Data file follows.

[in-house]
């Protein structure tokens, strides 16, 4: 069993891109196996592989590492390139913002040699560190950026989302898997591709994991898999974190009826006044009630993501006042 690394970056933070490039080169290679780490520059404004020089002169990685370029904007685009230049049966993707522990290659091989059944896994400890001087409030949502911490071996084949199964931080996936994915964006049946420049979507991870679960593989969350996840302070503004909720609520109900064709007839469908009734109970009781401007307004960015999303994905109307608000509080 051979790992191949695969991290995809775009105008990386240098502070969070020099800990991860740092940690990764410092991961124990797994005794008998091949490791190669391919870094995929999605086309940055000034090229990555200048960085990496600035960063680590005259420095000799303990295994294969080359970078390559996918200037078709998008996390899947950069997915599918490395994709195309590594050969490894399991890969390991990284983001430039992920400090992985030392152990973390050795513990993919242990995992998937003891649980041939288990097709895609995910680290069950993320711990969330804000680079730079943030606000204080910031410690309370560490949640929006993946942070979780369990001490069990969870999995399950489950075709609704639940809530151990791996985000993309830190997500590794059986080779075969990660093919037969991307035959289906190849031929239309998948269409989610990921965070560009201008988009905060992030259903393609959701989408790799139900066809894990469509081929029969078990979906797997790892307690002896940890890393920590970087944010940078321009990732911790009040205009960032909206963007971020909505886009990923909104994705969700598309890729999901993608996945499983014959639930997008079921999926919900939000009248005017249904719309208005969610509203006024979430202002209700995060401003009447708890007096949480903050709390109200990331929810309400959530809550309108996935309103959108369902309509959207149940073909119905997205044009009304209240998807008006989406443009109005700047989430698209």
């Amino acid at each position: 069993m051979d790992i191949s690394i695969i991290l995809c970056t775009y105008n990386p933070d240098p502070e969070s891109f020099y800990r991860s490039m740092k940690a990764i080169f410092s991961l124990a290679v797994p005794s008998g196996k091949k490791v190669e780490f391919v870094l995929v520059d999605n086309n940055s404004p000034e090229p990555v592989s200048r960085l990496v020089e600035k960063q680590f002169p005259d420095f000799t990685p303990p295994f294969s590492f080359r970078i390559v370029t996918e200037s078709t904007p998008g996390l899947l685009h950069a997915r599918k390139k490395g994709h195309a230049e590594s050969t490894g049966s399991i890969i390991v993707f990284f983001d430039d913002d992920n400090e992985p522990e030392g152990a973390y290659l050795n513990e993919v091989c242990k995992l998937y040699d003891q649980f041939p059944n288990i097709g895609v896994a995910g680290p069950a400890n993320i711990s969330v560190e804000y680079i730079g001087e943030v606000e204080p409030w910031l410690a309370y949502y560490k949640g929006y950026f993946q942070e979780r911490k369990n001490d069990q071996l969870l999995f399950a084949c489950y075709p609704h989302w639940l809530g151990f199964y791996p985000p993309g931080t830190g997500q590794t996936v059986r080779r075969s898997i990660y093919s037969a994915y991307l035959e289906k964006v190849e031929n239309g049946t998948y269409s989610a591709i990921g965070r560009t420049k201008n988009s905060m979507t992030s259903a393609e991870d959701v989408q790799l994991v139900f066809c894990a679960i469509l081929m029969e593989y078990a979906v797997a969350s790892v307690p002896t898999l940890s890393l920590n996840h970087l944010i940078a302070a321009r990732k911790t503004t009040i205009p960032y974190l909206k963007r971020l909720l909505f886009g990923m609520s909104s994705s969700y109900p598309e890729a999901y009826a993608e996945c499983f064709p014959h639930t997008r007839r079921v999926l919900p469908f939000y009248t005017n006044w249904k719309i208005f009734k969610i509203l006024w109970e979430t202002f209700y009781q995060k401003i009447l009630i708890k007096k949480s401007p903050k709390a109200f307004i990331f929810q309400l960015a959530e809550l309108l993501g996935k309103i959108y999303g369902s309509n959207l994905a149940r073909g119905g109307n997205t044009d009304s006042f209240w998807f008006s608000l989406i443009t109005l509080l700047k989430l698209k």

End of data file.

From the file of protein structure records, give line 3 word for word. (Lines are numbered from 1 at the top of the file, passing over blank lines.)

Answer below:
């Amino acid at each position: 069993m051979d790992i191949s690394i695969i991290l995809c970056t775009y105008n990386p933070d240098p502070e969070s891109f020099y800990r991860s490039m740092k940690a990764i080169f410092s991961l124990a290679v797994p005794s008998g196996k091949k490791v190669e780490f391919v870094l995929v520059d999605n086309n940055s404004p000034e090229p990555v592989s200048r960085l990496v020089e600035k960063q680590f002169p005259d420095f000799t990685p303990p295994f294969s590492f080359r970078i390559v370029t996918e200037s078709t904007p998008g996390l899947l685009h950069a997915r599918k390139k490395g994709h195309a230049e590594s050969t490894g049966s399991i890969i390991v993707f990284f983001d430039d913002d992920n400090e992985p522990e030392g152990a973390y290659l050795n513990e993919v091989c242990k995992l998937y040699d003891q649980f041939p059944n288990i097709g895609v896994a995910g680290p069950a400890n993320i711990s969330v560190e804000y680079i730079g001087e943030v606000e204080p409030w910031l410690a309370y949502y560490k949640g929006y950026f993946q942070e979780r911490k369990n001490d069990q071996l969870l999995f399950a084949c489950y075709p609704h989302w639940l809530g151990f199964y791996p985000p993309g931080t830190g997500q590794t996936v059986r080779r075969s898997i990660y093919s037969a994915y991307l035959e289906k964006v190849e031929n239309g049946t998948y269409s989610a591709i990921g965070r560009t420049k201008n988009s905060m979507t992030s259903a393609e991870d959701v989408q790799l994991v139900f066809c894990a679960i469509l081929m029969e593989y078990a979906v797997a969350s790892v307690p002896t898999l940890s890393l920590n996840h970087l944010i940078a302070a321009r990732k911790t503004t009040i205009p960032y974190l909206k963007r971020l909720l909505f886009g990923m609520s909104s994705s969700y109900p598309e890729a999901y009826a993608e996945c499983f064709p014959h639930t997008r007839r079921v999926l919900p469908f939000y009248t005017n006044w249904k719309i208005f009734k969610i509203l006024w109970e979430t202002f209700y009781q995060k401003i009447l009630i708890k007096k949480s401007p903050k709390a109200f307004i990331f929810q309400l960015a959530e809550l309108l993501g996935k309103i959108y999303g369902s309509n959207l994905a149940r073909g119905g109307n997205t044009d009304s006042f209240w998807f008006s608000l989406i443009t109005l509080l700047k989430l698209k």